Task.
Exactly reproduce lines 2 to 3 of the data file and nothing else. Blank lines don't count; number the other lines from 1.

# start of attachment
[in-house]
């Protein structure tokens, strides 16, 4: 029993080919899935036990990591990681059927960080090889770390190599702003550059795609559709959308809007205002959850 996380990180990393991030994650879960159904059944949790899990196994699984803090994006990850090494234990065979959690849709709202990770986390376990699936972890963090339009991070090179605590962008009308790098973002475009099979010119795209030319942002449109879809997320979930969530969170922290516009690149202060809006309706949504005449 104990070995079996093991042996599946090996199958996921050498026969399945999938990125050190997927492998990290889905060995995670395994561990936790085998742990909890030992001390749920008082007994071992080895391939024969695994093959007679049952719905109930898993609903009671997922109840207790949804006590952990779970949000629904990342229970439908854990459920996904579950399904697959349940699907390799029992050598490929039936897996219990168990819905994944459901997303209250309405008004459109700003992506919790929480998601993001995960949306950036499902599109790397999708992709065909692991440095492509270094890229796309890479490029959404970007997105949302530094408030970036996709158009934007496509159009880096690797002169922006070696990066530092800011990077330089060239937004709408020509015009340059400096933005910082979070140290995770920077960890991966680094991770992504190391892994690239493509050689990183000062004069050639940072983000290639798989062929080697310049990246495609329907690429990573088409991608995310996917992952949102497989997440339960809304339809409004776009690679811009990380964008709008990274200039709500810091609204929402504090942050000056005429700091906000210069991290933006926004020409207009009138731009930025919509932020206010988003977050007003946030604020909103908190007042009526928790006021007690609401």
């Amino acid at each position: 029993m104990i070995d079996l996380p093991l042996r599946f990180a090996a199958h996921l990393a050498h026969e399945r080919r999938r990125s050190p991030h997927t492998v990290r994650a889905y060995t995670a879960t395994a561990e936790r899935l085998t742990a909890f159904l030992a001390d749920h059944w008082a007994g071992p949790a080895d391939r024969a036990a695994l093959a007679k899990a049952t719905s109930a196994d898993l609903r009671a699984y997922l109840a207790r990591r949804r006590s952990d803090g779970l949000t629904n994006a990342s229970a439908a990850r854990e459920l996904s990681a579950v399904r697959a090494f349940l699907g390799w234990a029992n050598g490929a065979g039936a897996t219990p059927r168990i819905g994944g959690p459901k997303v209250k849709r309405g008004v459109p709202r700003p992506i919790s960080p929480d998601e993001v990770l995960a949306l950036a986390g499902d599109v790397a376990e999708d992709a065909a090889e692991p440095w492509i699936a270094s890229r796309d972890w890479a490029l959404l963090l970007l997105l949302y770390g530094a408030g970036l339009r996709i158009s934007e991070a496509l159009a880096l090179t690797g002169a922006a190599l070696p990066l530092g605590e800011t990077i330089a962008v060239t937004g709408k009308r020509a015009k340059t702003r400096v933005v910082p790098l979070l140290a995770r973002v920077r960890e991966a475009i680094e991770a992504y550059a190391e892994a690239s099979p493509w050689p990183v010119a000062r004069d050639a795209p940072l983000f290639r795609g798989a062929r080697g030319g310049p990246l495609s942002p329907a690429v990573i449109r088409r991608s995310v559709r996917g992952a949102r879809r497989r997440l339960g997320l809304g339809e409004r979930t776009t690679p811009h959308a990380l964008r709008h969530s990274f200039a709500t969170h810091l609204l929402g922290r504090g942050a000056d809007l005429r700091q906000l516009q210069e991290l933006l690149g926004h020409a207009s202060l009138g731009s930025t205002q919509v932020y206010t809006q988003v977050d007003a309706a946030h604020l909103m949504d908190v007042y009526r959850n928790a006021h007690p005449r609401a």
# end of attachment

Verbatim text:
């Protein structure tokens, strides 16, 4: 029993080919899935036990990591990681059927960080090889770390190599702003550059795609559709959308809007205002959850 996380990180990393991030994650879960159904059944949790899990196994699984803090994006990850090494234990065979959690849709709202990770986390376990699936972890963090339009991070090179605590962008009308790098973002475009099979010119795209030319942002449109879809997320979930969530969170922290516009690149202060809006309706949504005449 104990070995079996093991042996599946090996199958996921050498026969399945999938990125050190997927492998990290889905060995995670395994561990936790085998742990909890030992001390749920008082007994071992080895391939024969695994093959007679049952719905109930898993609903009671997922109840207790949804006590952990779970949000629904990342229970439908854990459920996904579950399904697959349940699907390799029992050598490929039936897996219990168990819905994944459901997303209250309405008004459109700003992506919790929480998601993001995960949306950036499902599109790397999708992709065909692991440095492509270094890229796309890479490029959404970007997105949302530094408030970036996709158009934007496509159009880096690797002169922006070696990066530092800011990077330089060239937004709408020509015009340059400096933005910082979070140290995770920077960890991966680094991770992504190391892994690239493509050689990183000062004069050639940072983000290639798989062929080697310049990246495609329907690429990573088409991608995310996917992952949102497989997440339960809304339809409004776009690679811009990380964008709008990274200039709500810091609204929402504090942050000056005429700091906000210069991290933006926004020409207009009138731009930025919509932020206010988003977050007003946030604020909103908190007042009526928790006021007690609401």
């Amino acid at each position: 029993m104990i070995d079996l996380p093991l042996r599946f990180a090996a199958h996921l990393a050498h026969e399945r080919r999938r990125s050190p991030h997927t492998v990290r994650a889905y060995t995670a879960t395994a561990e936790r899935l085998t742990a909890f159904l030992a001390d749920h059944w008082a007994g071992p949790a080895d391939r024969a036990a695994l093959a007679k899990a049952t719905s109930a196994d898993l609903r009671a699984y997922l109840a207790r990591r949804r006590s952990d803090g779970l949000t629904n994006a990342s229970a439908a990850r854990e459920l996904s990681a579950v399904r697959a090494f349940l699907g390799w234990a029992n050598g490929a065979g039936a897996t219990p059927r168990i819905g994944g959690p459901k997303v209250k849709r309405g008004v459109p709202r700003p992506i919790s960080p929480d998601e993001v990770l995960a949306l950036a986390g499902d599109v790397a376990e999708d992709a065909a090889e692991p440095w492509i699936a270094s890229r796309d972890w890479a490029l959404l963090l970007l997105l949302y770390g530094a408030g970036l339009r996709i158009s934007e991070a496509l159009a880096l090179t690797g002169a922006a190599l070696p990066l530092g605590e800011t990077i330089a962008v060239t937004g709408k009308r020509a015009k340059t702003r400096v933005v910082p790098l979070l140290a995770r973002v920077r960890e991966a475009i680094e991770a992504y550059a190391e892994a690239s099979p493509w050689p990183v010119a000062r004069d050639a795209p940072l983000f290639r795609g798989a062929r080697g030319g310049p990246l495609s942002p329907a690429v990573i449109r088409r991608s995310v559709r996917g992952a949102r879809r497989r997440l339960g997320l809304g339809e409004r979930t776009t690679p811009h959308a990380l964008r709008h969530s990274f200039a709500t969170h810091l609204l929402g922290r504090g942050a000056d809007l005429r700091q906000l516009q210069e991290l933006l690149g926004h020409a207009s202060l009138g731009s930025t205002q919509v932020y206010t809006q988003v977050d007003a309706a946030h604020l909103m949504d908190v007042y009526r959850n928790a006021h007690p005449r609401a």